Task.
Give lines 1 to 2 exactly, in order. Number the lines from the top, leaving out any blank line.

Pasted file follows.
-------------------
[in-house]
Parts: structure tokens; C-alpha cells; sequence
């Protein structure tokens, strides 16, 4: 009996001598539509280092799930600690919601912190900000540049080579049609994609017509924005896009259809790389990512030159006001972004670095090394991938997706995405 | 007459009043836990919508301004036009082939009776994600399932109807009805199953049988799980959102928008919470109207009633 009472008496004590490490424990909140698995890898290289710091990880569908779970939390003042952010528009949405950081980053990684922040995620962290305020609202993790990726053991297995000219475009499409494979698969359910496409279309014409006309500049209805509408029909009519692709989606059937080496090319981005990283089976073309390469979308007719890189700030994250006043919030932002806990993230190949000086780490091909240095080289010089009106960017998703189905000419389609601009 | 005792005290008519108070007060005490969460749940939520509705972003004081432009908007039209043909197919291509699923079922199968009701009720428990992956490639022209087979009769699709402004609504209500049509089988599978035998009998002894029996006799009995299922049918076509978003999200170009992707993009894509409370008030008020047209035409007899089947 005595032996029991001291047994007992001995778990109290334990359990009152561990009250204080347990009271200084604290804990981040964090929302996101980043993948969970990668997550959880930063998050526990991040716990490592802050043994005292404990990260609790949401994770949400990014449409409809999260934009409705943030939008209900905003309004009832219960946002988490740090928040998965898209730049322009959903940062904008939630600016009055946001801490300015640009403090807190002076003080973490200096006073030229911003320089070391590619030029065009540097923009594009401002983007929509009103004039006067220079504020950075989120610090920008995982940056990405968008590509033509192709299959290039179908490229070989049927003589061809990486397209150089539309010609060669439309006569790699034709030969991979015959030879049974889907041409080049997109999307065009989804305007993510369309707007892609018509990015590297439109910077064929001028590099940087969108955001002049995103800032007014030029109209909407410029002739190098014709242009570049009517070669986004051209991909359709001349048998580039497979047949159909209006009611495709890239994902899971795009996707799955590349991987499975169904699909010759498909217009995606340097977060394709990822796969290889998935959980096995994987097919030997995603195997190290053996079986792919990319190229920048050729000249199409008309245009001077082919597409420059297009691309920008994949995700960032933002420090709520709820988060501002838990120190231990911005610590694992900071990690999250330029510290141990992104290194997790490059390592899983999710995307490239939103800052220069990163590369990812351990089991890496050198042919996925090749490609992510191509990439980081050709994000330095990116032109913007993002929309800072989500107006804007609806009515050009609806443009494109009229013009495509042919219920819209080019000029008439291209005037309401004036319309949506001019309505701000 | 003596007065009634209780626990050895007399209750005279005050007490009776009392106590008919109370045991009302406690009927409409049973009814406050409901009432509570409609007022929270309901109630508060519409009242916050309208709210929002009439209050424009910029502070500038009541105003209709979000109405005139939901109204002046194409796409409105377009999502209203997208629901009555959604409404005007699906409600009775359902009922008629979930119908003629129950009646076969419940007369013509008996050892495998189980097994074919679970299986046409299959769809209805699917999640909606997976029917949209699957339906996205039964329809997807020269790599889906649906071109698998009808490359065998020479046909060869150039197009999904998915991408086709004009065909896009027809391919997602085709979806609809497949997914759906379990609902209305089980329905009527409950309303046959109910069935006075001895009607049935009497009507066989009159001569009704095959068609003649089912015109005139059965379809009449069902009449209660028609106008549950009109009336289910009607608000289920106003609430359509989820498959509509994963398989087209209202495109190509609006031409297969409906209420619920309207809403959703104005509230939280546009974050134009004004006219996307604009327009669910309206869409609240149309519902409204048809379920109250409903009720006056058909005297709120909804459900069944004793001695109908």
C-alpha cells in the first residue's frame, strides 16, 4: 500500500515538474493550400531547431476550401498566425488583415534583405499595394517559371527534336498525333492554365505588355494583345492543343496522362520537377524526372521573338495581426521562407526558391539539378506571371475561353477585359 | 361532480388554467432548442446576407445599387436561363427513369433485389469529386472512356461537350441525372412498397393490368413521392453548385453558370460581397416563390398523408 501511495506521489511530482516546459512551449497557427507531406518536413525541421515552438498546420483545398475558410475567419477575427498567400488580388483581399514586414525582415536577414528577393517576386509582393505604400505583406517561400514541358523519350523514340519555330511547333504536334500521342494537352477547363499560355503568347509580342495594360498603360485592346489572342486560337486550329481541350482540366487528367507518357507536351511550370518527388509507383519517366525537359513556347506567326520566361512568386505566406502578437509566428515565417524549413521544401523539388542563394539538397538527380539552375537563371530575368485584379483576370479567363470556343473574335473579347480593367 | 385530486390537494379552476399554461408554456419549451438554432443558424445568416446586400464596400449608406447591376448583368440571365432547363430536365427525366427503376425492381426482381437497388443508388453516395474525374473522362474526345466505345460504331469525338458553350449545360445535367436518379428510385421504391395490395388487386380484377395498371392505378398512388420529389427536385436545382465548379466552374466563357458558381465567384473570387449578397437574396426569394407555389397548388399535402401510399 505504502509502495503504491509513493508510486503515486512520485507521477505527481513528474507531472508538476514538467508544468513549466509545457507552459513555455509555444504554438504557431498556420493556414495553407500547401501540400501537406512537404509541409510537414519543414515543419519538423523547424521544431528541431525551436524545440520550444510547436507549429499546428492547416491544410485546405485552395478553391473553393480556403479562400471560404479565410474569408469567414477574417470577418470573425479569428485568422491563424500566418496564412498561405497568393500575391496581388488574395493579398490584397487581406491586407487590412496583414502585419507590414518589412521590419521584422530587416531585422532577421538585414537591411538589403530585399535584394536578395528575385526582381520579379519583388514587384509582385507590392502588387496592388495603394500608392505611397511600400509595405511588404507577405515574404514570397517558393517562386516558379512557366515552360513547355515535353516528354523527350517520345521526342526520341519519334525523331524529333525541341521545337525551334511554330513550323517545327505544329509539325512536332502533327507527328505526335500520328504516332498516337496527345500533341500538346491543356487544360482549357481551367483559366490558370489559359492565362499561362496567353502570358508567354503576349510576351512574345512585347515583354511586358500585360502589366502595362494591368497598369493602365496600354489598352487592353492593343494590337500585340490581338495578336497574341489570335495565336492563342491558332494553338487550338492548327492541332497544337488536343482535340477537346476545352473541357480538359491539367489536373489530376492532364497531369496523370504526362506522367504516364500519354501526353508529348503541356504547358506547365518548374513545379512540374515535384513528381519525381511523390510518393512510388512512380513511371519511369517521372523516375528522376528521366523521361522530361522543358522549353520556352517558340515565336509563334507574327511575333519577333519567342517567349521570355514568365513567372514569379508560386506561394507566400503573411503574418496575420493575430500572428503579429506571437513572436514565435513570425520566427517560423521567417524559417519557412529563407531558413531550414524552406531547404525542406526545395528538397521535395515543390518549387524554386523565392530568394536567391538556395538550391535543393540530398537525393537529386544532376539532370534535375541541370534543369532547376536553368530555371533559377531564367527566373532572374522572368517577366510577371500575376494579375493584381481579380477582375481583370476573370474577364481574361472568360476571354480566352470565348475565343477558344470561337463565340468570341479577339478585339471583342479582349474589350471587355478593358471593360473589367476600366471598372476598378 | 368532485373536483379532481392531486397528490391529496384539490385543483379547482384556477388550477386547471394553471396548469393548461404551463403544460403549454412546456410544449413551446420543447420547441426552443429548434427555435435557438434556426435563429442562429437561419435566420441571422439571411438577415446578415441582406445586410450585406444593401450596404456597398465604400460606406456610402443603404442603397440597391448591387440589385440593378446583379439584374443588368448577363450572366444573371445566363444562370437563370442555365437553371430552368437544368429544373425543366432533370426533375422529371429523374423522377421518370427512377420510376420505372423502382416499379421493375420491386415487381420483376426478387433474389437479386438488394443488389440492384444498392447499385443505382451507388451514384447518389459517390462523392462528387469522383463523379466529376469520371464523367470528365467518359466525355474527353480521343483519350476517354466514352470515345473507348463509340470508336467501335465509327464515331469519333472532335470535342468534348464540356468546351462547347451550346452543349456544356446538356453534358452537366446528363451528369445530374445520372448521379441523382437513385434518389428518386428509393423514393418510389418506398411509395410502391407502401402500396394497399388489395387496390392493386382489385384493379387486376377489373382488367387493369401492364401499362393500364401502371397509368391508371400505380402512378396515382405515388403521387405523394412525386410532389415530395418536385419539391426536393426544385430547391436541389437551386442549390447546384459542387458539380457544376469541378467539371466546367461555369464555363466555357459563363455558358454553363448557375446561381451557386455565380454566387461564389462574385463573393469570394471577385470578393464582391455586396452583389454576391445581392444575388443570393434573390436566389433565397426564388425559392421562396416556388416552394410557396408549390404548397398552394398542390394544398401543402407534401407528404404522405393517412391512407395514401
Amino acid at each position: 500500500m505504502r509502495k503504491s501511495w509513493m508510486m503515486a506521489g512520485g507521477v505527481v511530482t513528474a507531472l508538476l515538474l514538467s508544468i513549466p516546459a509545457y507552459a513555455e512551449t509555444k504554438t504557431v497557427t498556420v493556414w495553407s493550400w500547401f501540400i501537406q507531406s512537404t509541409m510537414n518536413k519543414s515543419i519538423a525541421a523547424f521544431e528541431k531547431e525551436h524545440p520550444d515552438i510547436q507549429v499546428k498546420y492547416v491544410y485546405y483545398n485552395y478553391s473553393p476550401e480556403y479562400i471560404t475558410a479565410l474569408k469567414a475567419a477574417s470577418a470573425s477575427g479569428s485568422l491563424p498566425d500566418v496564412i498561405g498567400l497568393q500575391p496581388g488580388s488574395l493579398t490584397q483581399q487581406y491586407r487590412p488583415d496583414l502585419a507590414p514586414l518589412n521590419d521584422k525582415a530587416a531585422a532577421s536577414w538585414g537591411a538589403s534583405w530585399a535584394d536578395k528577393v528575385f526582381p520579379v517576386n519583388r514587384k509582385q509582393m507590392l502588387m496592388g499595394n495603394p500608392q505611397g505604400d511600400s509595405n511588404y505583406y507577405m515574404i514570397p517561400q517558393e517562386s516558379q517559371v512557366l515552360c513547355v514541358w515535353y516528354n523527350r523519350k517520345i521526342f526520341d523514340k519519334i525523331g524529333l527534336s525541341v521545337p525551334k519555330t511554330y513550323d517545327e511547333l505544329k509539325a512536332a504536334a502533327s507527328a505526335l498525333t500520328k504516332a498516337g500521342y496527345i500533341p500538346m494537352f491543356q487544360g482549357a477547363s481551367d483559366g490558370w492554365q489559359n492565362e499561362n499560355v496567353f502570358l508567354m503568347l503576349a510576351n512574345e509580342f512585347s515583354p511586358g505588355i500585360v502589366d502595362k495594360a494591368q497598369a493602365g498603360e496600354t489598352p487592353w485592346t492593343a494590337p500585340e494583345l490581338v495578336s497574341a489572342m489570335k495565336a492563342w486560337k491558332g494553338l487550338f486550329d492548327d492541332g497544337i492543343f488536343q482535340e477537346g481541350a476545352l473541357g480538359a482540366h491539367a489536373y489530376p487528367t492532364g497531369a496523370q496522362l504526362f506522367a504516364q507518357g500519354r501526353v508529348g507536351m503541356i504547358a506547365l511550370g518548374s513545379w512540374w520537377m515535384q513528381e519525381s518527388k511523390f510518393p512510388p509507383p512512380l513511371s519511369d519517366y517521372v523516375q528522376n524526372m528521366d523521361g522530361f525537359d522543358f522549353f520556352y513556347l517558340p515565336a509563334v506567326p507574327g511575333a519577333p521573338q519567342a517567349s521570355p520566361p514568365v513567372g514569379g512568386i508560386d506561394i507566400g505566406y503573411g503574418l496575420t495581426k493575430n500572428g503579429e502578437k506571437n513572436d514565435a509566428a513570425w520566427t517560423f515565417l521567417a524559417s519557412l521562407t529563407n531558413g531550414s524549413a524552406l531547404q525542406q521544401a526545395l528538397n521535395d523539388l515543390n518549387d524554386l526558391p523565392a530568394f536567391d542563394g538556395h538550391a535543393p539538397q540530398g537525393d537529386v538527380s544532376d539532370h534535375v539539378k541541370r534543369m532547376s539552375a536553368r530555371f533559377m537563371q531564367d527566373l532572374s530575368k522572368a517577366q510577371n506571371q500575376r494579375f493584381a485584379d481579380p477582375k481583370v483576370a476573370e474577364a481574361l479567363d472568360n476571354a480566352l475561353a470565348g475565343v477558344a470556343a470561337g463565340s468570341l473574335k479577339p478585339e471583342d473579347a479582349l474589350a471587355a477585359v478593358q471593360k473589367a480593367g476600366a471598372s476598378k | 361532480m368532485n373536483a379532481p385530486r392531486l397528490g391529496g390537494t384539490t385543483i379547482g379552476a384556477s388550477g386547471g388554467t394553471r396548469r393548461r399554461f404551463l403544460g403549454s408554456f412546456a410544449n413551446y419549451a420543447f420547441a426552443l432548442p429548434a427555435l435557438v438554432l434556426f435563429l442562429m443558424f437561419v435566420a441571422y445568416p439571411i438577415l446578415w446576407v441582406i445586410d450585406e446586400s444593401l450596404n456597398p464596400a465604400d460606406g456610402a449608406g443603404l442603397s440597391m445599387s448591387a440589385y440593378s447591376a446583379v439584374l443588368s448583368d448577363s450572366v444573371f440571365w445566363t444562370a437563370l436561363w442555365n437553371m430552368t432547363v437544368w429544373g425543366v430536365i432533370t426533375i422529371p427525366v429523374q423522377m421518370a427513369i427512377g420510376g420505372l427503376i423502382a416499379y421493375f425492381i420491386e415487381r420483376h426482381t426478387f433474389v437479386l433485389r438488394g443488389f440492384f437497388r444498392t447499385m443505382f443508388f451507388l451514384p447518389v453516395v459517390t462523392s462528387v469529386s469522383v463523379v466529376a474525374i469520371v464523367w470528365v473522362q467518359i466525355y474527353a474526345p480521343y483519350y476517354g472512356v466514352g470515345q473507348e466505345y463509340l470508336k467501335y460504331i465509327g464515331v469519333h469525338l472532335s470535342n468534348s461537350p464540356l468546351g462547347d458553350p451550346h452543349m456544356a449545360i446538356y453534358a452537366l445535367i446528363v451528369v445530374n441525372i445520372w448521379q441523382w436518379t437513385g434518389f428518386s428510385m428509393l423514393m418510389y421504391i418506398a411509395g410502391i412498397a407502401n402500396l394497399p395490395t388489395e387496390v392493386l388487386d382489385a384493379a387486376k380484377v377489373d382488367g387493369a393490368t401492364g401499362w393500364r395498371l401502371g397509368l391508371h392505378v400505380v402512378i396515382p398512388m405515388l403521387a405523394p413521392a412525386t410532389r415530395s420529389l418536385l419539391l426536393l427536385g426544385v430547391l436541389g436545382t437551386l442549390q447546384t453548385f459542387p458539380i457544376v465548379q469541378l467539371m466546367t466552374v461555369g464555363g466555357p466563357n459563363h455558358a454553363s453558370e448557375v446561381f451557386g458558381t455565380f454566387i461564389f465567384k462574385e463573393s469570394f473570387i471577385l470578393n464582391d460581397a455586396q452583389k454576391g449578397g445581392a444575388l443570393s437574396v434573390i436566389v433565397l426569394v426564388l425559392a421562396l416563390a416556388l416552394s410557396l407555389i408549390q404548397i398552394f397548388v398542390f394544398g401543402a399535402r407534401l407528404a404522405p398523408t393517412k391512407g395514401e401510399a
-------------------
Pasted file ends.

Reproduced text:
[in-house]
Parts: structure tokens; C-alpha cells; sequence